Have you ever thought about why the tenon saw is also called a backsaw? Do you even know what is a tenon saw used for?
There are a lot of saws and backsaws. A brass liner covering the back of the blade makes a backsaw different from a usual one. This feature helps the metal stay away from bowing and also makes the back portion of the saw heavy.
A Tenon saw has such characteristics. And that’s the reason that we know a Tenon saw as a backsaw. Before using a saw for the first time, you should always know about every single detail about it. Before starting using a saw, you should get an idea about everything. We can help you in this regard here. Let’s begin.
What is a Tenon Saw?
Basically, a tenon saw is one kind of backsaw primarily used for cutting furniture joinery pieces with accuracy. It has a classic Henry Disston model-based design. You can make deep straight cuts even faster with a tenon saw, and you don’t also need to bend it.
This saw can keep its blade stable when it’s cutting using its hard edges. Whether the wood is hard or soft, you can use the tenon saw to make smooth cuts on both of them.
What are the Main Parts of a Tenon Saw?
A Tenon saw mainly has two essential parts; a blade and a handle. The length of its blade ranges from 250mm to 350mm. Most of the tenon saws have a non-removable blade. You can’t remove blades from the handle in such saws.
Typically, its blade contains 10 to 14 teeth per inch. They have comparatively more teeth density, and that’s the main reason behind their smoother finishing.
The handle of a Tenon saw has a unique name; a pistol grip handle. This grip is closed, making the user feel comfortable and protected while cutting.
Tenon Saw Uses: Where You can Use a Tenon Saw
You’ve already known what a tenon saw is and what its parts are. Now let’s go through some more details about its performance in different uses.
While cutting wood, if you need to cut across its grain, it’s time to use a tenon saw. Tenon saw has a unique design for such cuts.
Its blade contains rip-filed teeth, making the saw cut parallel to the grain. Its blade is just amazingly ideal for precise straight cuts.
Tenon and Mortise Joints
For mortise and tenon joint cutting, a tenon saw is a specialist. It comes with an exclusive design for cutting mortise and tenon joints up to the mark.
Such joints are extraordinarily complicated and essential for making different furniture. And just a tenon saw makes them easy to cut.
Different Types of Furniture Joints
There are more furniture or housing joints, including the sliding dovetails, tenon shoulders, miter box cuts, and so on. If you want, you can use a preferable table saw to make joining cuts, but the tenon saw works well, in my view.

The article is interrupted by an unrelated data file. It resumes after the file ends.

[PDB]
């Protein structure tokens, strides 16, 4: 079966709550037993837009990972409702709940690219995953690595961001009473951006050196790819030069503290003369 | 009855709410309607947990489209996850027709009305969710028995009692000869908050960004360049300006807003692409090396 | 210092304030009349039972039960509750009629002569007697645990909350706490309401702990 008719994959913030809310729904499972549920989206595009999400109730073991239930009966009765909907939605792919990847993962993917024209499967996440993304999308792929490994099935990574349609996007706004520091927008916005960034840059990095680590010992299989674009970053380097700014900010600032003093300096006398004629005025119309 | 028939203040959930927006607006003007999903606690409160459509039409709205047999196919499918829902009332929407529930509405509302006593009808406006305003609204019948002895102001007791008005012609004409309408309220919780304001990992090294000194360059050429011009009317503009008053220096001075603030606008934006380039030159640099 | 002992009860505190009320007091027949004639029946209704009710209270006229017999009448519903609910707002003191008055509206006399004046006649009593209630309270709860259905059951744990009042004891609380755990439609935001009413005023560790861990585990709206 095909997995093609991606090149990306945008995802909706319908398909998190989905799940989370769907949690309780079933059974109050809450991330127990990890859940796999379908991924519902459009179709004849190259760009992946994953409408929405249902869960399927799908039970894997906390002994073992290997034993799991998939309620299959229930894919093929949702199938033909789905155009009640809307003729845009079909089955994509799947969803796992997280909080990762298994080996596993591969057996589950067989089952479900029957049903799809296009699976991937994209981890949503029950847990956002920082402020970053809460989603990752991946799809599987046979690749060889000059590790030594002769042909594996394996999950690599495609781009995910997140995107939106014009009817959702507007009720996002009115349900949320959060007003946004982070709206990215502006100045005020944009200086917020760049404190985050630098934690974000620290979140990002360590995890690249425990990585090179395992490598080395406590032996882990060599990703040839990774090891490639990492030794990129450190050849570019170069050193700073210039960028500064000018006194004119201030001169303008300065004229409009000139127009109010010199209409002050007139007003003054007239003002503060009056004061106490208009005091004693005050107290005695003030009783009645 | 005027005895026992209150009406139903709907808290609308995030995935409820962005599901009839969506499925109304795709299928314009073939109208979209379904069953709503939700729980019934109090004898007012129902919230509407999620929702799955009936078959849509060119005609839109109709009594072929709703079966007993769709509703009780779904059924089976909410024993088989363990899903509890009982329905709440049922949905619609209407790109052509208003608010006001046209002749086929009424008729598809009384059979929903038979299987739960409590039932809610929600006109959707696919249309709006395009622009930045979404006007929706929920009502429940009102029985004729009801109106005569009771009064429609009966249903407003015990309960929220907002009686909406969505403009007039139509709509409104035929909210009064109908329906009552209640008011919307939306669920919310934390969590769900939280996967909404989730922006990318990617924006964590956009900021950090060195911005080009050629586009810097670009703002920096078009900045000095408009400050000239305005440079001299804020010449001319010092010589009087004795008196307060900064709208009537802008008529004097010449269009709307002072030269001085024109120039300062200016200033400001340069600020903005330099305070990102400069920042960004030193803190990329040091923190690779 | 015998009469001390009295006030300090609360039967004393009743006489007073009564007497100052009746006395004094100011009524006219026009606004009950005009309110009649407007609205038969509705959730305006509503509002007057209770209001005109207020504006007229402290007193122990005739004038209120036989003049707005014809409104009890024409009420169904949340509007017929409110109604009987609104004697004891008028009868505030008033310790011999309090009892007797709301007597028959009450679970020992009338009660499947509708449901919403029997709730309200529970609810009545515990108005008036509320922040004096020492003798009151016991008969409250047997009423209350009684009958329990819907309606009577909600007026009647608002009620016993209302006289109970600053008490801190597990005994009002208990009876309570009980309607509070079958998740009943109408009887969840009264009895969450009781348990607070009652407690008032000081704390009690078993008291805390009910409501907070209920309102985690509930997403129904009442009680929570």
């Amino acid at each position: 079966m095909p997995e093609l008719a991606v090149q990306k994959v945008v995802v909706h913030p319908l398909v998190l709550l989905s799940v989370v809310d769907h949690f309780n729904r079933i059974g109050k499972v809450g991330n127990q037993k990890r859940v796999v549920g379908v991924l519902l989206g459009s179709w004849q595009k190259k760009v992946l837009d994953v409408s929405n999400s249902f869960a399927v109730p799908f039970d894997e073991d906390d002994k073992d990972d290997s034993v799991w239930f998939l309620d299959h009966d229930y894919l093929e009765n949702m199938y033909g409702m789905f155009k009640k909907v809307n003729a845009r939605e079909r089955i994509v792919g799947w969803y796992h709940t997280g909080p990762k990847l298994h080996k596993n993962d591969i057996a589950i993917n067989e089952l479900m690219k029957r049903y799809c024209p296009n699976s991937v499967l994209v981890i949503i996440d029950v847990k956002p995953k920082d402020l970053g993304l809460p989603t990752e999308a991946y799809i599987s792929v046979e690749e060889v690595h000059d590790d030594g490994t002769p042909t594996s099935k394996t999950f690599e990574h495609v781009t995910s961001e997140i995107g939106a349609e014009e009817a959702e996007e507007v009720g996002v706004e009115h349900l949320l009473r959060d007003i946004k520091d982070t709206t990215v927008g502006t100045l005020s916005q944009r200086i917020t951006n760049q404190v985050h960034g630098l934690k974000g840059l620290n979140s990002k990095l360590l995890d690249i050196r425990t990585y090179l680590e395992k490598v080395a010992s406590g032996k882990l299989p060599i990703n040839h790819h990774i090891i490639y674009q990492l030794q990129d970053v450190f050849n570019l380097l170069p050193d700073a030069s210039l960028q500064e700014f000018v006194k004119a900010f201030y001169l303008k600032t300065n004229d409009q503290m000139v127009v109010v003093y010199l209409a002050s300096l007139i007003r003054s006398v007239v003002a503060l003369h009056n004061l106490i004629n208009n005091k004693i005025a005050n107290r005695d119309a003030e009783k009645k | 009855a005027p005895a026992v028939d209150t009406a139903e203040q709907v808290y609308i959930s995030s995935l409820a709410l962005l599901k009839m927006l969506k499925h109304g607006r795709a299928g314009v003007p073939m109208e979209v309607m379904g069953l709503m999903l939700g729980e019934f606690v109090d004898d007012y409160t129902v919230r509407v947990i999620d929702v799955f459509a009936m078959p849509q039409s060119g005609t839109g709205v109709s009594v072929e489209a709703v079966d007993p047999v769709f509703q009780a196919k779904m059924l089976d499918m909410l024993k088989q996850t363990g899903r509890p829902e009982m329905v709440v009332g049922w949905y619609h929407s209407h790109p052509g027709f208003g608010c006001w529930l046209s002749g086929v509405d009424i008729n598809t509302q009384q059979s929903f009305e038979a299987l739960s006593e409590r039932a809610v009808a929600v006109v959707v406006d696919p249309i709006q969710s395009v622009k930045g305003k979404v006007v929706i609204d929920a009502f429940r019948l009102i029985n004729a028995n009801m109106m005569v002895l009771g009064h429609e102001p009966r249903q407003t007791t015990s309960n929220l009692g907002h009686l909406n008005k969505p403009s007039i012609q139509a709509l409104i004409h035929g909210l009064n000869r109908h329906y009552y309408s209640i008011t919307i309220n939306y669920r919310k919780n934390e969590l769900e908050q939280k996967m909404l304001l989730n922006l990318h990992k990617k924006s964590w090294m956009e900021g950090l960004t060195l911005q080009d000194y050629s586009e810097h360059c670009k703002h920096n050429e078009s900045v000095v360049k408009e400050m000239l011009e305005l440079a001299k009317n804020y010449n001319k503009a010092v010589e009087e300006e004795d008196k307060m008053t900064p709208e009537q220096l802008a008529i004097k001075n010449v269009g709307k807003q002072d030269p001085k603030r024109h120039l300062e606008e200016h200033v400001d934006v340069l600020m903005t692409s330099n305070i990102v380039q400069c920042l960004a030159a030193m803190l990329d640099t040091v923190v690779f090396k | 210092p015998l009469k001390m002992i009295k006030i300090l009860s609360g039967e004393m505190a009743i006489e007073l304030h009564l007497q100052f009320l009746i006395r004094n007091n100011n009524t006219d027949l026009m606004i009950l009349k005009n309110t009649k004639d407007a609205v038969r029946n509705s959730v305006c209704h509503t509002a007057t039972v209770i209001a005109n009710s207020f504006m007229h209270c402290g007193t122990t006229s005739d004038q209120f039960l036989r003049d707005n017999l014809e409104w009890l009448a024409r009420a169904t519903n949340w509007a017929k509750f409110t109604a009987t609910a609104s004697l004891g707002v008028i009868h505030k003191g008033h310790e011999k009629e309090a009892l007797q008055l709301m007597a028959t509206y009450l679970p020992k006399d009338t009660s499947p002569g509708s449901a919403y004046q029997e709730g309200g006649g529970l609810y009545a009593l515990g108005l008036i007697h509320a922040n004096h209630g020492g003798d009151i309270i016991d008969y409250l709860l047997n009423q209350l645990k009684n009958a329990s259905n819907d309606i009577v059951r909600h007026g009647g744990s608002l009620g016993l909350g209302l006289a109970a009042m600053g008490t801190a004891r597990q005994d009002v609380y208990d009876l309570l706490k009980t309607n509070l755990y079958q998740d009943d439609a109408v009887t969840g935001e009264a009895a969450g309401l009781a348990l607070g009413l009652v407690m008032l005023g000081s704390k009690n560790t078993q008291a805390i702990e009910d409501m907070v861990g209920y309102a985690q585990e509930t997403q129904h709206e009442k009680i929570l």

The amusing part is that these complicated joints are very easy to cut with this saw. You can cut the desired piece into grooves or in different shapes like squares or circulars and more.
Different Cuts with Tenon Saw: How to Use One?
Let’s see how to go for the cross, and longitudinal cuts with a tenon saw. Pay more attention while cutting for the first time to avoid any accidents.
The best idea is to draw lines in the shape you want to cut to get a better and perfect cut. You can use a pencil or a square to draw it. The drawing line should be perpendicular to the wood end for better saw alignment. The wood should have upright support in a vice.
Set the Position
Set your saw at the end of the wood just over the drawn line to start cutting the wood. Score the wood with a single forward cut.
While cutting the first moves is the most crucial part. You have to keep balance and maintain the saw to cut straightly along the drawn line. Your saw won’t move straight if you even slightly angle it.
If somehow you managed to sink the saw into the wood about ½ inch, it’s going to be straight because of the kerf.
- Use either a sharp pencil or a carpenter’s square to make lines on the cutting wood.
- While cutting, it’s better to hold the saw with both hands. That’s why you should use C-clamps to attach your chopping wood to the workbench.
- To get the perfect grip on the saw, make sure your index finger is pointing forward during the cut. And use all other fingers to grab the saw tightly.
- Set your saw just over the drawn line for the perfect alignment. Score it into the wood carefully.
- Keep sawing through the score-line.
- Make sure the blade is moving perpendicular and longitudinally to the wood surface.
Hopefully, now you know about a tenon saw, where and how to use it. Like other power tools, you should also take care of tenon saw safety issues. Don’t make a mistake just because of being busy. Such tools are dangerous. So, be careful.